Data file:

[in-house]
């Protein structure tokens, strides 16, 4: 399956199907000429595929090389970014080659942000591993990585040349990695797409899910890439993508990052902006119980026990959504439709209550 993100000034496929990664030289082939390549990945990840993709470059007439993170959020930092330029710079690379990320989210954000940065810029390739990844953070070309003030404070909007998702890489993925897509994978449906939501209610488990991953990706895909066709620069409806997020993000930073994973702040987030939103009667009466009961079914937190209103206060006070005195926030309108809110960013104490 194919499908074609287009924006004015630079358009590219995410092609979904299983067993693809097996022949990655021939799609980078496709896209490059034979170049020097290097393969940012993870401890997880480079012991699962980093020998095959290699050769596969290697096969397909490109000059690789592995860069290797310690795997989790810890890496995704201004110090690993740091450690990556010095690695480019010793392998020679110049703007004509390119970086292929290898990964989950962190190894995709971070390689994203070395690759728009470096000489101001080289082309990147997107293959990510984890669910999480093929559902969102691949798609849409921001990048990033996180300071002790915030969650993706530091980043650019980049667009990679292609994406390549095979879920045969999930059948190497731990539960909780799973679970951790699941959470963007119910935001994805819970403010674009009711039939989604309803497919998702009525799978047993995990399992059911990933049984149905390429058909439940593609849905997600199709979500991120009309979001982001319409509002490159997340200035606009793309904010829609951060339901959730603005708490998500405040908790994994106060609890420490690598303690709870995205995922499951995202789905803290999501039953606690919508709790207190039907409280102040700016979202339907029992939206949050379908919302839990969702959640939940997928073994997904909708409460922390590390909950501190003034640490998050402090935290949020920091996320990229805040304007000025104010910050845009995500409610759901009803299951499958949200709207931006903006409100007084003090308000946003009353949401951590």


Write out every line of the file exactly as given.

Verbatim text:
[in-house]
């Protein structure tokens, strides 16, 4: 399956199907000429595929090389970014080659942000591993990585040349990695797409899910890439993508990052902006119980026990959504439709209550 993100000034496929990664030289082939390549990945990840993709470059007439993170959020930092330029710079690379990320989210954000940065810029390739990844953070070309003030404070909007998702890489993925897509994978449906939501209610488990991953990706895909066709620069409806997020993000930073994973702040987030939103009667009466009961079914937190209103206060006070005195926030309108809110960013104490 194919499908074609287009924006004015630079358009590219995410092609979904299983067993693809097996022949990655021939799609980078496709896209490059034979170049020097290097393969940012993870401890997880480079012991699962980093020998095959290699050769596969290697096969397909490109000059690789592995860069290797310690795997989790810890890496995704201004110090690993740091450690990556010095690695480019010793392998020679110049703007004509390119970086292929290898990964989950962190190894995709971070390689994203070395690759728009470096000489101001080289082309990147997107293959990510984890669910999480093929559902969102691949798609849409921001990048990033996180300071002790915030969650993706530091980043650019980049667009990679292609994406390549095979879920045969999930059948190497731990539960909780799973679970951790699941959470963007119910935001994805819970403010674009009711039939989604309803497919998702009525799978047993995990399992059911990933049984149905390429058909439940593609849905997600199709979500991120009309979001982001319409509002490159997340200035606009793309904010829609951060339901959730603005708490998500405040908790994994106060609890420490690598303690709870995205995922499951995202789905803290999501039953606690919508709790207190039907409280102040700016979202339907029992939206949050379908919302839990969702959640939940997928073994997904909708409460922390590390909950501190003034640490998050402090935290949020920091996320990229805040304007000025104010910050845009995500409610759901009803299951499958949200709207931006903006409100007084003090308000946003009353949401951590």